Heinrich Brugsch, my second teacher, was far superior to Lepsius as a decipherer and investigator of the various stages of the ancient Egyptian languages. Two natures more totally unlike can scarcely be imagined.
Brugsch was a man of impulse, who maintained his cheerfulness even when life showed him its serious side. Then, as now, he devoted himself with tireless energy to hard work. In this respect he resembled Lepsius, with whom he had other traits in common-first, a keen sense of order in the collection and arrangement of the abundant store of scientific material at his disposal; and, secondly, the circumstance that Alexander von Humboldt had smoothed the beginning of the career of investigation for both. The attention of this great scholar and influential man had been attracted by Brugsch's first Egyptological works, which he had commenced before he left school, and his keen eye recognized their value as well as the genius of their author. As soon as he began to win renown Humboldt extended his powerful protection to him, and induced his friend, the king, to afford him means for continuing his education in Paris and for a journey to Europe.
Though it was Bunsen who first induced Lepsius to devote himself to Egyptology, that he might systematize the science and prune with the knife of philological and historical criticism the shoots which grew so wildly after Champollion's death, Humboldt had opened the paths to learning which in Paris were closed to the foreigner.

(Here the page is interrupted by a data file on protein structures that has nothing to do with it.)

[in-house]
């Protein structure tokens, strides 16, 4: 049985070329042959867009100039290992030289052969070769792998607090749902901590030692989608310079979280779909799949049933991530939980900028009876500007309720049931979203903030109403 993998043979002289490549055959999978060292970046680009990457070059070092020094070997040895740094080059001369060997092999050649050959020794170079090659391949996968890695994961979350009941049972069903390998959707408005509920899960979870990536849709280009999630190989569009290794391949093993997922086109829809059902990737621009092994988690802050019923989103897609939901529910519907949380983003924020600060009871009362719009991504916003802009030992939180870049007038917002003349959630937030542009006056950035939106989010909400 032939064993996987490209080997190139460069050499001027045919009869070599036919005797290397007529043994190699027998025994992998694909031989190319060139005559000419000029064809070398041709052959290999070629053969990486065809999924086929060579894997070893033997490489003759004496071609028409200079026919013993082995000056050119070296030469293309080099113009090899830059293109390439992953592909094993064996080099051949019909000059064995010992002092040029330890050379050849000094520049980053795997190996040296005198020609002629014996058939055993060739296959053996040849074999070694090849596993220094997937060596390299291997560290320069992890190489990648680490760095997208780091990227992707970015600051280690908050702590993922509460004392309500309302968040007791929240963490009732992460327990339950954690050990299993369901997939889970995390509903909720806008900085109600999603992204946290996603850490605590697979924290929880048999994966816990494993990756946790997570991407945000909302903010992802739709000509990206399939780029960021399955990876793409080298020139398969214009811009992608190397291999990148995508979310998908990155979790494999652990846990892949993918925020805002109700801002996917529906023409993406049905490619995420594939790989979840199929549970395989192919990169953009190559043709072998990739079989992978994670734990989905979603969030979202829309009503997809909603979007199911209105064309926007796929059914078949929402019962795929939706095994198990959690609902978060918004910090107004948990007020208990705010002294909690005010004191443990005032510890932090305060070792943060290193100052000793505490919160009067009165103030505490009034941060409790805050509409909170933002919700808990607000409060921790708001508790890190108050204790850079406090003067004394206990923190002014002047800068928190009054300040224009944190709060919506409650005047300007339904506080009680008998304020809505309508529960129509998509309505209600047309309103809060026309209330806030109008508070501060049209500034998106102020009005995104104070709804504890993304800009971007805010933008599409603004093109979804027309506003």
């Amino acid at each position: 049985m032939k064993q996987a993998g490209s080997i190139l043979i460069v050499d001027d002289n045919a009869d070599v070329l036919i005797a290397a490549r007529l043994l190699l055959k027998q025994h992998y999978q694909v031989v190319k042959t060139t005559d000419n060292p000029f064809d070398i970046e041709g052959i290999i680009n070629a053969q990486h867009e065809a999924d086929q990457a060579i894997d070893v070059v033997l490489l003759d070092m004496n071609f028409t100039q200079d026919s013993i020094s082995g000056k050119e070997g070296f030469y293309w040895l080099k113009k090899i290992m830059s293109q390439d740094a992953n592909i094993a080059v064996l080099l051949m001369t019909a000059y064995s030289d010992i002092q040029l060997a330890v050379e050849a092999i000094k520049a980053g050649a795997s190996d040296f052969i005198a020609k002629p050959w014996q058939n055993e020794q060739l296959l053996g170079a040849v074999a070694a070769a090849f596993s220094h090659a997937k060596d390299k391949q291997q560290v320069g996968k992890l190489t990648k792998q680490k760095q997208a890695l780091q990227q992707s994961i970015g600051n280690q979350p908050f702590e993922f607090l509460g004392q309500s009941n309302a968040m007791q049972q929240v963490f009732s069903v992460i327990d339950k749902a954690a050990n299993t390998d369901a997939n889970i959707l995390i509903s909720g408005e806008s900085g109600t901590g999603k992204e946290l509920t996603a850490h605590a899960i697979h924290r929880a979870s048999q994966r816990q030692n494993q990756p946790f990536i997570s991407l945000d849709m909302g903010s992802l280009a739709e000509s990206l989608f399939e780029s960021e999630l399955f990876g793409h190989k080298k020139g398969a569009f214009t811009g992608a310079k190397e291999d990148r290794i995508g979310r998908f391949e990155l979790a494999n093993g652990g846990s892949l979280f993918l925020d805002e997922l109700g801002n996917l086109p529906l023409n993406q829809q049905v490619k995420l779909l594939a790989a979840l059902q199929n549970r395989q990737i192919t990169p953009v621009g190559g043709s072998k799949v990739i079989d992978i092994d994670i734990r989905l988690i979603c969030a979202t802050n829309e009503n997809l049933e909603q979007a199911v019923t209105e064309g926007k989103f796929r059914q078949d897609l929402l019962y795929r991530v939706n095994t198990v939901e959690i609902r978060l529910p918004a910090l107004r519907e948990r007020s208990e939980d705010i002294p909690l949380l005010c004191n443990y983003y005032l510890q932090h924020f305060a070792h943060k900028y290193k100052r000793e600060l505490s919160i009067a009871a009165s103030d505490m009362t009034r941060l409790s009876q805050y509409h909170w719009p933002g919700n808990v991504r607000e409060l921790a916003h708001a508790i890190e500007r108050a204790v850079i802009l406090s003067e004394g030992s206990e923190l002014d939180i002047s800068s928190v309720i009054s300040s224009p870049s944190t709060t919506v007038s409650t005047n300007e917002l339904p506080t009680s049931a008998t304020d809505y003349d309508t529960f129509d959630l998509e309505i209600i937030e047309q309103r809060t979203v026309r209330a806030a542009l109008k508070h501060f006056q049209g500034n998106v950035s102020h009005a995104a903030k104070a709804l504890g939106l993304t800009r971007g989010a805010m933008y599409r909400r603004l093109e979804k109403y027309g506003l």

Finally, it was the great naturalist who had lent the aid of his powerful influence with Frederick William IV to the enterprise supported by Bunsen of an expedition to Egypt under the direction of Lepsius. But for the help of the most influential man of his day it would have been difficult--nay, perhaps impossible--to obtain for themselves and German investigation the position which, thanks to their labour, it now occupies.
I had the privilege of meeting Alexander von Humboldt at a small dinner party, and his image is vividly imprinted on my memory. He was at that time far beyond the span of life usually allotted to man, and what I heard him say was hardly worth retaining, for it related to the pleasures of the table, ladies' toilettes, court gossip, etc. When he afterwards gave me his hand I noticed the numerous blue veins which covered it like a network. It was not until later that I learned how many important enterprises that delicate hand had aided.